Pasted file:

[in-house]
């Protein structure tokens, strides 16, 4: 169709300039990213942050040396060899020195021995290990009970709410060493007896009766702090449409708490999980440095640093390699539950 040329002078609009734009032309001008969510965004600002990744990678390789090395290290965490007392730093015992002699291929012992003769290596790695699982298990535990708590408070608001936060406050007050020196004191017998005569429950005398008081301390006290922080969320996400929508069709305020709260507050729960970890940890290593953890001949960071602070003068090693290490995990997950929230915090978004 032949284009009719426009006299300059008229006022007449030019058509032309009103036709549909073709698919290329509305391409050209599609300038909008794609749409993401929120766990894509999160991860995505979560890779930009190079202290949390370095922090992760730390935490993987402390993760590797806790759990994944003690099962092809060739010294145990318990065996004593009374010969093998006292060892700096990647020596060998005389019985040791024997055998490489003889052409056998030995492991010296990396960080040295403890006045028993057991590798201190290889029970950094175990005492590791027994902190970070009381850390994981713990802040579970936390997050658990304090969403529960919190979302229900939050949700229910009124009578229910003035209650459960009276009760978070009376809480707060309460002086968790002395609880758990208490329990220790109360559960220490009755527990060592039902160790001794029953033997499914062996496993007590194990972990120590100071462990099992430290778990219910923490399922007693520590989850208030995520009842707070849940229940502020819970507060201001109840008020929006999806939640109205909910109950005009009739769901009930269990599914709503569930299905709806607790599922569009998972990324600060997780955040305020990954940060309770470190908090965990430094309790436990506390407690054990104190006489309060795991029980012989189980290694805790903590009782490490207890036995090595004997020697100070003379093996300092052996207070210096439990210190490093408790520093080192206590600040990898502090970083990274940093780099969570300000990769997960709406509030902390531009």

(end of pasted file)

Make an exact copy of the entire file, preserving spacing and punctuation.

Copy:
[in-house]
């Protein structure tokens, strides 16, 4: 169709300039990213942050040396060899020195021995290990009970709410060493007896009766702090449409708490999980440095640093390699539950 040329002078609009734009032309001008969510965004600002990744990678390789090395290290965490007392730093015992002699291929012992003769290596790695699982298990535990708590408070608001936060406050007050020196004191017998005569429950005398008081301390006290922080969320996400929508069709305020709260507050729960970890940890290593953890001949960071602070003068090693290490995990997950929230915090978004 032949284009009719426009006299300059008229006022007449030019058509032309009103036709549909073709698919290329509305391409050209599609300038909008794609749409993401929120766990894509999160991860995505979560890779930009190079202290949390370095922090992760730390935490993987402390993760590797806790759990994944003690099962092809060739010294145990318990065996004593009374010969093998006292060892700096990647020596060998005389019985040791024997055998490489003889052409056998030995492991010296990396960080040295403890006045028993057991590798201190290889029970950094175990005492590791027994902190970070009381850390994981713990802040579970936390997050658990304090969403529960919190979302229900939050949700229910009124009578229910003035209650459960009276009760978070009376809480707060309460002086968790002395609880758990208490329990220790109360559960220490009755527990060592039902160790001794029953033997499914062996496993007590194990972990120590100071462990099992430290778990219910923490399922007693520590989850208030995520009842707070849940229940502020819970507060201001109840008020929006999806939640109205909910109950005009009739769901009930269990599914709503569930299905709806607790599922569009998972990324600060997780955040305020990954940060309770470190908090965990430094309790436990506390407690054990104190006489309060795991029980012989189980290694805790903590009782490490207890036995090595004997020697100070003379093996300092052996207070210096439990210190490093408790520093080192206590600040990898502090970083990274940093780099969570300000990769997960709406509030902390531009």